Sat, May 12, 2012 : 11:57 a.m.

Mr. Norton - You have in the past taken contracts from the school district here and elsewhere to help with district marketing and millage support. if you business no longer does that, then I apologize for the comment. As to your sources. I guess you and I are looking at different years, in the same database. I will again go back and look. As to not liking Plymouth-Canton as a benchmark - I will again ask, who do you want to benchmark against. If not Plymouth-Canton, then who? I suspect your answer will be "no one, AAPS is unique".

Steve Norton, MIPFS

Sat, May 12, 2012 : 5 a.m.

Hm, thought I had characters left. In any case, that last sentence should read: "And while I am an advocate, my colleagues and I take pride in trying to be as truthful as humanly possible and working hard to maintain our objectivity about facts."

Jack Panitch

Sat, May 12, 2012 : 3:17 a.m.

DonBee: Re: Plymouth-Canton -- FOIA this: possibly as a result of your commentary on, possibly not, I really don't know, the District under Dr. Roberts partnered up with a UofM B-School Professor and her staff of grad-school student researchers to look at Plymouth-Canton to determine whether it was an appropriate comparable for your intended use. I have it on reliable information that the results were not favorable to your methodology or conclusions. That may be one of the reasons the District doesn't listen. Re: Your accusations about the District's budget presentations. The District's method of financial presentation for the budget remains consistent year-to-year. And each year, you make a new set of sensational accusations that don't pan out, because you haven't bothered to go to the source and ask. Yesterday, you accused the District of making $12 million disappear. If anyone bothers to look, they will likely discover that the same theme repeats: the FID contains certain expenditures that aren't appropriate to include in any discussion of general operating funds. These expenditures will magically total the $12 million you accuse the District of hiding. The District uses an accurate measure for the issue at hand, and you point to some measure that includes items that would distort the picture. Then, you accuse the District of hiding stuff. This is an old pattern of behavior stemming from a doctrinal dispute and not even remotely arguably from any deception by the District. Now, about my fitness for service and what I do and don't care about. Don't try to bait me by putting words in my mouth. You have had enough experience with me to know that approach doesn't work. I actually think there is merit to some of your ideas, and I have said so upon occasion. But I would like to see a more responsible approach to "pitching" them.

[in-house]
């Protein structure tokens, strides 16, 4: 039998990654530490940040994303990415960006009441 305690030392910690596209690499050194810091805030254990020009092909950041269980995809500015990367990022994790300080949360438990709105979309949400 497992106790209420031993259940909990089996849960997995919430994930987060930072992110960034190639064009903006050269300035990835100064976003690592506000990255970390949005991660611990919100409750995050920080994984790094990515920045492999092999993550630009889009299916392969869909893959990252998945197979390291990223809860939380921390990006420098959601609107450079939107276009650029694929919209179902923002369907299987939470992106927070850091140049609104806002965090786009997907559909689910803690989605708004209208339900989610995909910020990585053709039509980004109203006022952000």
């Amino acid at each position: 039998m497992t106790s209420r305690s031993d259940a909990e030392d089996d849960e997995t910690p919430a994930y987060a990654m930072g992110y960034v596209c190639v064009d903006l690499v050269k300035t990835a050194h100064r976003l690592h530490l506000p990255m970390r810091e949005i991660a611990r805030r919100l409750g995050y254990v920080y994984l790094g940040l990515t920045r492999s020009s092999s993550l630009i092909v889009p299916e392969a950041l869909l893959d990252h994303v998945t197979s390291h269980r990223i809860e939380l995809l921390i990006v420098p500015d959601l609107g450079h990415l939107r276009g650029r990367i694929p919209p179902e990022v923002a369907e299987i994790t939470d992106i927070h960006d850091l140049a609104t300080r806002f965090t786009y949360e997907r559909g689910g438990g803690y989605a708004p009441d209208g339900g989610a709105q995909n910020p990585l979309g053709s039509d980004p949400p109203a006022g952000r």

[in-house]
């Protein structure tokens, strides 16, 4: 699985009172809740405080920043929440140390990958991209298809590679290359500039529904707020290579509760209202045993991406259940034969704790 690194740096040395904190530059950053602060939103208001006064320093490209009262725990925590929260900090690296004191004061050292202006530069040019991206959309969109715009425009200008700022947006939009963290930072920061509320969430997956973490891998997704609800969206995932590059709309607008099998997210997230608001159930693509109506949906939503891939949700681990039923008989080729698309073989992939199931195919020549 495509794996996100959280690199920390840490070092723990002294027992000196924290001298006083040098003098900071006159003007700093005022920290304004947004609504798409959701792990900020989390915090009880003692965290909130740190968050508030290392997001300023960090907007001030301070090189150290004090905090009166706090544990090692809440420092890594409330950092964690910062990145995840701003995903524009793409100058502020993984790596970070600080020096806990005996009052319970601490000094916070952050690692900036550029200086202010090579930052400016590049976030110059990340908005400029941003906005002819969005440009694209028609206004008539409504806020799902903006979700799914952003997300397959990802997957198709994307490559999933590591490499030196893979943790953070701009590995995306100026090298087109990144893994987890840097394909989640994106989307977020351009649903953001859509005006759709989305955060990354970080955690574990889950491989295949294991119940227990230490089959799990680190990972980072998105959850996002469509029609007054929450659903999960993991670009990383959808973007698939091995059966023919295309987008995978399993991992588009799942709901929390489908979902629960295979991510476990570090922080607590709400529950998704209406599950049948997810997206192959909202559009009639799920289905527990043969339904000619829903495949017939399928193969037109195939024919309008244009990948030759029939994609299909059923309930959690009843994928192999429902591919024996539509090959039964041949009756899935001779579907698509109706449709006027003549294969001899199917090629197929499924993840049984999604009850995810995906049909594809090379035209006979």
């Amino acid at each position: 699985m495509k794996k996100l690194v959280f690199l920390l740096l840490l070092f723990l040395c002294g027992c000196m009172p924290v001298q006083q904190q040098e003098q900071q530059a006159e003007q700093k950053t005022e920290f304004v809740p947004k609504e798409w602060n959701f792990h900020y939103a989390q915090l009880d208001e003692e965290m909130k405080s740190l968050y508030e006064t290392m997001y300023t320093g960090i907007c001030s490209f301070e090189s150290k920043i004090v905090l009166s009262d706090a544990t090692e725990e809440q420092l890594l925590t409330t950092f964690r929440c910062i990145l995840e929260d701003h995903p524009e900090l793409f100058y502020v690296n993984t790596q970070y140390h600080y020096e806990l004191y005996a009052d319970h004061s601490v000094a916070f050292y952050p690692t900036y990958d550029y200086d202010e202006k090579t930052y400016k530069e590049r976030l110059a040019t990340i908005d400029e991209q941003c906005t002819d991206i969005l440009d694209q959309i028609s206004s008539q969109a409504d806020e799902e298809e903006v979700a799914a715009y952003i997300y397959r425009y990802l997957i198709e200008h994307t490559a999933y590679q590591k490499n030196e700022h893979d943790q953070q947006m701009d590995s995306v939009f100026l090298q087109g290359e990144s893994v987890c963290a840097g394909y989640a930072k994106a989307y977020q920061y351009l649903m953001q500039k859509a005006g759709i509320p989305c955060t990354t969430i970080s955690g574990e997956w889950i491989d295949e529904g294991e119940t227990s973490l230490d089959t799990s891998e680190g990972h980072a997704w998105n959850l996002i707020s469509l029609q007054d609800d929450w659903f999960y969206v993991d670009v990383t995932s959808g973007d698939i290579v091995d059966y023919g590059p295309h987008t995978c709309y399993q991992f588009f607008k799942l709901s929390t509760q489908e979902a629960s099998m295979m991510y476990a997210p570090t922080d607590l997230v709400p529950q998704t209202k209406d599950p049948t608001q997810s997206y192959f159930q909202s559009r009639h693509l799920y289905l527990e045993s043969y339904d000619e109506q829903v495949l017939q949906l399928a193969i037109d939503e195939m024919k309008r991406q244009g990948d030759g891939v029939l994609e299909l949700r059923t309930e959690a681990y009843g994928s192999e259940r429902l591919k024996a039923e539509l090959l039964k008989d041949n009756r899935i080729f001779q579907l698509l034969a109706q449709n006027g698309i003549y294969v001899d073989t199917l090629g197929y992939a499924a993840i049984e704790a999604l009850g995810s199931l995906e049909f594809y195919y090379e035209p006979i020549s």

Jack Panitch

Sat, May 12, 2012 : 12:27 p.m.

No. Don't stop. Keep posting the data. Keep asking the tough questions. You would disappoint a lot of folks if you didn't. Draw the tough conclusions, too, when you are sure you have all the data. Just be sure.


Sat, May 12, 2012 : 11:53 a.m.